Therefore, I would tentatively side with Mr. Perry in that 6.5% is not exactly loan sharking.

On the other hand, you say, “I don’t think anyone should be making a profit off student loans.”  Do you mean that it is something specific about student loans that make such profit wrong, and if so, what?   If the answer is limited to the fact that they’re government loans, I might agree with that.

But you also made mention of the woman’s presumed age of 18.  But that means she was not a child, nor presumably was she someone suffering from diminished capacity.  At some point, society has a right to expect people to accept responsibility for contracts that they sign, notwithstanding Joe A.’s attempt to deride it as a “Victorian notion” — which in my lexicon is a compliment, by the way, although I hardly think Victorian England, for all her accomplishments, deserves credit for inventing the notion of personal responsibility.  As for playing “Ebenezer Scrooge,” well, well, well, Joe A. will forgive me, I’m sure, if I bear him in mind the next time I’m need of a loan, just as I’m sure he’ll forgive me when I fail to pay it back, which is exactly what I intend to do before I even ask for it since I already know he’s going to be a good sport about it — another one of those Victorian notions — and not want to be a “Scrooge,” a “Scrooge” being apparently anyone, in Joe A.’s mind, miserly enough to actually hold you responsible for paying back the money you borrowed.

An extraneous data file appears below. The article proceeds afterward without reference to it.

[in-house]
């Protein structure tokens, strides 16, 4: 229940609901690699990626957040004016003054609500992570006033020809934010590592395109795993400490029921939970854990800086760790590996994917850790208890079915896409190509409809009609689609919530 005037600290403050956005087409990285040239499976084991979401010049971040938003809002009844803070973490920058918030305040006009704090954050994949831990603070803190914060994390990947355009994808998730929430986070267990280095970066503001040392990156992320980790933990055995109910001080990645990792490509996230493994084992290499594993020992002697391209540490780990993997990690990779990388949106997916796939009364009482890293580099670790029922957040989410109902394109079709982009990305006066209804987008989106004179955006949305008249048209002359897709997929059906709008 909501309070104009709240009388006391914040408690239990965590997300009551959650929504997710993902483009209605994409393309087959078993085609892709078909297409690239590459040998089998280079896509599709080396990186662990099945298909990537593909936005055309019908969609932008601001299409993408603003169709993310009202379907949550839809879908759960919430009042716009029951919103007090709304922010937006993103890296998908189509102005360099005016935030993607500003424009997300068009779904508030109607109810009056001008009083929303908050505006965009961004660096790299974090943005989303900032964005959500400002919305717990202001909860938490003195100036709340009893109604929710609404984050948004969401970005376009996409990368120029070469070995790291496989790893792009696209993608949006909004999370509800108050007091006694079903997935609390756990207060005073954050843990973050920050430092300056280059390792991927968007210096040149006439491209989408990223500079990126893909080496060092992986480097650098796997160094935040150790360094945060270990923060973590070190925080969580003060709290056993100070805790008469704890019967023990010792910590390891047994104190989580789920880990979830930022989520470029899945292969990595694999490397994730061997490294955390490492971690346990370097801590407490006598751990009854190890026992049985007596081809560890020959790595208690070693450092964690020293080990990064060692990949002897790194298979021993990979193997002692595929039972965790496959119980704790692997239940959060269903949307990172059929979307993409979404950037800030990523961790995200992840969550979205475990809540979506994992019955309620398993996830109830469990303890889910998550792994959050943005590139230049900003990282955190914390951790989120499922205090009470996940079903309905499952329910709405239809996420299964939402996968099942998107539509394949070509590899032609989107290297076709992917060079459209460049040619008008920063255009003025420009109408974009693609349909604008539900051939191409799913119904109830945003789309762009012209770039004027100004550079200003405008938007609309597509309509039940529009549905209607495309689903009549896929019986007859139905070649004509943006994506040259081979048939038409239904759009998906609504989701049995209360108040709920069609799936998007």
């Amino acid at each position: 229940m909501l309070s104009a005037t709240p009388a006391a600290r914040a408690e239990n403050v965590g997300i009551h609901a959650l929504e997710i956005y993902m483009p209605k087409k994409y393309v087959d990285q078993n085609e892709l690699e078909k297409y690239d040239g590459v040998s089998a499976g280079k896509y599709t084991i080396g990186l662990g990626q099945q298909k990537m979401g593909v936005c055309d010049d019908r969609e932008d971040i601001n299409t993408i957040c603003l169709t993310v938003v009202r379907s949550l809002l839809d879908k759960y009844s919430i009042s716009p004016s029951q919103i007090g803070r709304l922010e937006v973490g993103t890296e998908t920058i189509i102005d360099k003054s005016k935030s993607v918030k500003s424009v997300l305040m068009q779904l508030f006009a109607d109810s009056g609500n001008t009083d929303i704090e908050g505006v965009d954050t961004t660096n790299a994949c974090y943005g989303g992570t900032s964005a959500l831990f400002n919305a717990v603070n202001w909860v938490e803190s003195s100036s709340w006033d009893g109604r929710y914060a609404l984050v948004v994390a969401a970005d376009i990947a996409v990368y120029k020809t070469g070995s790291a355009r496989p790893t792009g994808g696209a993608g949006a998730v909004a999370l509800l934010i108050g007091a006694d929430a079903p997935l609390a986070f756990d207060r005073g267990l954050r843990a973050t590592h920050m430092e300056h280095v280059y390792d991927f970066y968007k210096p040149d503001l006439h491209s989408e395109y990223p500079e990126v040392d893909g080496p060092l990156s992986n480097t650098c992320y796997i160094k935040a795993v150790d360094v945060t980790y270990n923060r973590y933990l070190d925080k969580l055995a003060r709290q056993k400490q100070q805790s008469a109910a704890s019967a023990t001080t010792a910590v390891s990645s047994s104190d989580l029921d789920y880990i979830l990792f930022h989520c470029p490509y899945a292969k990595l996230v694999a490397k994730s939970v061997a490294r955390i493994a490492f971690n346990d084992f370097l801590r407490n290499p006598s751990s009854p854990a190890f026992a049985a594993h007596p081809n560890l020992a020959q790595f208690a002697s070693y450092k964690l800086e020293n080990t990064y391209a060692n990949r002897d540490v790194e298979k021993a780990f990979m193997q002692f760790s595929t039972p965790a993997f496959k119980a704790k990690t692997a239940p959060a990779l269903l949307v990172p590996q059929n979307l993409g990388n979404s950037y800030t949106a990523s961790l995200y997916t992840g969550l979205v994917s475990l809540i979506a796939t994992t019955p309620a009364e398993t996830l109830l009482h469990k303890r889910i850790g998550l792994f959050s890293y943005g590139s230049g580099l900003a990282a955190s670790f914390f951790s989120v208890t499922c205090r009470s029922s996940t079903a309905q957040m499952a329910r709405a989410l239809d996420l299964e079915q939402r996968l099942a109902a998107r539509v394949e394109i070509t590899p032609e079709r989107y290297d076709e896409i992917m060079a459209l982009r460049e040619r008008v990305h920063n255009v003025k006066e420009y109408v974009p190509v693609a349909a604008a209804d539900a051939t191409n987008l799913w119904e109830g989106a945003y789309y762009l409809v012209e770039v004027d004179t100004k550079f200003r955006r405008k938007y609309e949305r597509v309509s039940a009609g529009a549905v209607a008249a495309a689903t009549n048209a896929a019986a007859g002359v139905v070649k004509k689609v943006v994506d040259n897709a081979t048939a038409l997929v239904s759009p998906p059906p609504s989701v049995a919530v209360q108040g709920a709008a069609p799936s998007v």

If we don’t expect responsibility from people at 18 years of age, then it has to be 19 or 20, or whatever, but at some reasonable age of presumed maturity, we have to allow that individuals are deemed competent to engage in contracts (what is a privilege to them at the beginning and what presumably the lady holding the poster about her debt burden was glad to get at the time) balanced by the responsibility they owe to uphold their part of the contract until its conditions have been satisfied (what later is often a burden to them that they would rather be free from in a manner other than that prescribed in the contract, which, by the way, is one of the main reasons we as a society engage in contracts and why economic arrangements between various parties in an orderly, developed society are inconceivable without them).